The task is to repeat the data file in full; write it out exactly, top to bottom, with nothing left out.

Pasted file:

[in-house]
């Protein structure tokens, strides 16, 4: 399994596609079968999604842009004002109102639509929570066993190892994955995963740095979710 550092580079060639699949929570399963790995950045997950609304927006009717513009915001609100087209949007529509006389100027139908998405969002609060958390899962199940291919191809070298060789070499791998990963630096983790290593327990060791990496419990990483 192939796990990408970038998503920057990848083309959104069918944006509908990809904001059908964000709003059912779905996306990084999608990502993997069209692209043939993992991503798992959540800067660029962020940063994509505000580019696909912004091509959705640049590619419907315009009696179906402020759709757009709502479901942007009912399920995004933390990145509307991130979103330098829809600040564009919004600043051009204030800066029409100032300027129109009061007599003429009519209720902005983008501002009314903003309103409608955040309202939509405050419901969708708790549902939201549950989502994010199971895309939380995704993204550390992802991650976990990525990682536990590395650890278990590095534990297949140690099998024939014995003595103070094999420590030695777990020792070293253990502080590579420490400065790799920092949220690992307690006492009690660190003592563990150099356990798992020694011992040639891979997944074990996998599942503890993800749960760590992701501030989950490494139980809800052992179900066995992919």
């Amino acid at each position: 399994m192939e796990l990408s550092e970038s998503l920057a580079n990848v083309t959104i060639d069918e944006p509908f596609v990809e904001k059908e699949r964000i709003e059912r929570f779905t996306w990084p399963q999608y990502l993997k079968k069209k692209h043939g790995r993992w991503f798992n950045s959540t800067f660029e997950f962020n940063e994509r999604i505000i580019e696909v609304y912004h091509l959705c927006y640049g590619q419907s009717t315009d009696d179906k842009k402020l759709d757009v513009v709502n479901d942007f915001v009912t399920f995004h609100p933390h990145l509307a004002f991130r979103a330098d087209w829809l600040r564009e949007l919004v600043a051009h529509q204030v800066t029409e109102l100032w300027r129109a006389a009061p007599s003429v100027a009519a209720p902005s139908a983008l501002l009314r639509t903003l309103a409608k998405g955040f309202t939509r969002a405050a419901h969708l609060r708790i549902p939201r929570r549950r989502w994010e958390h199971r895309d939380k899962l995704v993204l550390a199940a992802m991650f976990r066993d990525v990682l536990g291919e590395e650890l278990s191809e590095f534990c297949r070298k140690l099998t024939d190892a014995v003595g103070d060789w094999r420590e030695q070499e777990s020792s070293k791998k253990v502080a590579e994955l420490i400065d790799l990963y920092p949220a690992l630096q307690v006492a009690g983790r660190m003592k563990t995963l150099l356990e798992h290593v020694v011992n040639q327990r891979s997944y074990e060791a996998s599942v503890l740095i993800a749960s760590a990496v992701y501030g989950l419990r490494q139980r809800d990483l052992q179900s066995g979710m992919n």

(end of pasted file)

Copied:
[in-house]
């Protein structure tokens, strides 16, 4: 399994596609079968999604842009004002109102639509929570066993190892994955995963740095979710 550092580079060639699949929570399963790995950045997950609304927006009717513009915001609100087209949007529509006389100027139908998405969002609060958390899962199940291919191809070298060789070499791998990963630096983790290593327990060791990496419990990483 192939796990990408970038998503920057990848083309959104069918944006509908990809904001059908964000709003059912779905996306990084999608990502993997069209692209043939993992991503798992959540800067660029962020940063994509505000580019696909912004091509959705640049590619419907315009009696179906402020759709757009709502479901942007009912399920995004933390990145509307991130979103330098829809600040564009919004600043051009204030800066029409100032300027129109009061007599003429009519209720902005983008501002009314903003309103409608955040309202939509405050419901969708708790549902939201549950989502994010199971895309939380995704993204550390992802991650976990990525990682536990590395650890278990590095534990297949140690099998024939014995003595103070094999420590030695777990020792070293253990502080590579420490400065790799920092949220690992307690006492009690660190003592563990150099356990798992020694011992040639891979997944074990996998599942503890993800749960760590992701501030989950490494139980809800052992179900066995992919």
């Amino acid at each position: 399994m192939e796990l990408s550092e970038s998503l920057a580079n990848v083309t959104i060639d069918e944006p509908f596609v990809e904001k059908e699949r964000i709003e059912r929570f779905t996306w990084p399963q999608y990502l993997k079968k069209k692209h043939g790995r993992w991503f798992n950045s959540t800067f660029e997950f962020n940063e994509r999604i505000i580019e696909v609304y912004h091509l959705c927006y640049g590619q419907s009717t315009d009696d179906k842009k402020l759709d757009v513009v709502n479901d942007f915001v009912t399920f995004h609100p933390h990145l509307a004002f991130r979103a330098d087209w829809l600040r564009e949007l919004v600043a051009h529509q204030v800066t029409e109102l100032w300027r129109a006389a009061p007599s003429v100027a009519a209720p902005s139908a983008l501002l009314r639509t903003l309103a409608k998405g955040f309202t939509r969002a405050a419901h969708l609060r708790i549902p939201r929570r549950r989502w994010e958390h199971r895309d939380k899962l995704v993204l550390a199940a992802m991650f976990r066993d990525v990682l536990g291919e590395e650890l278990s191809e590095f534990c297949r070298k140690l099998t024939d190892a014995v003595g103070d060789w094999r420590e030695q070499e777990s020792s070293k791998k253990v502080a590579e994955l420490i400065d790799l990963y920092p949220a690992l630096q307690v006492a009690g983790r660190m003592k563990t995963l150099l356990e798992h290593v020694v011992n040639q327990r891979s997944y074990e060791a996998s599942v503890l740095i993800a749960s760590a990496v992701y501030g989950l419990r490494q139980r809800d990483l052992q179900s066995g979710m992919n």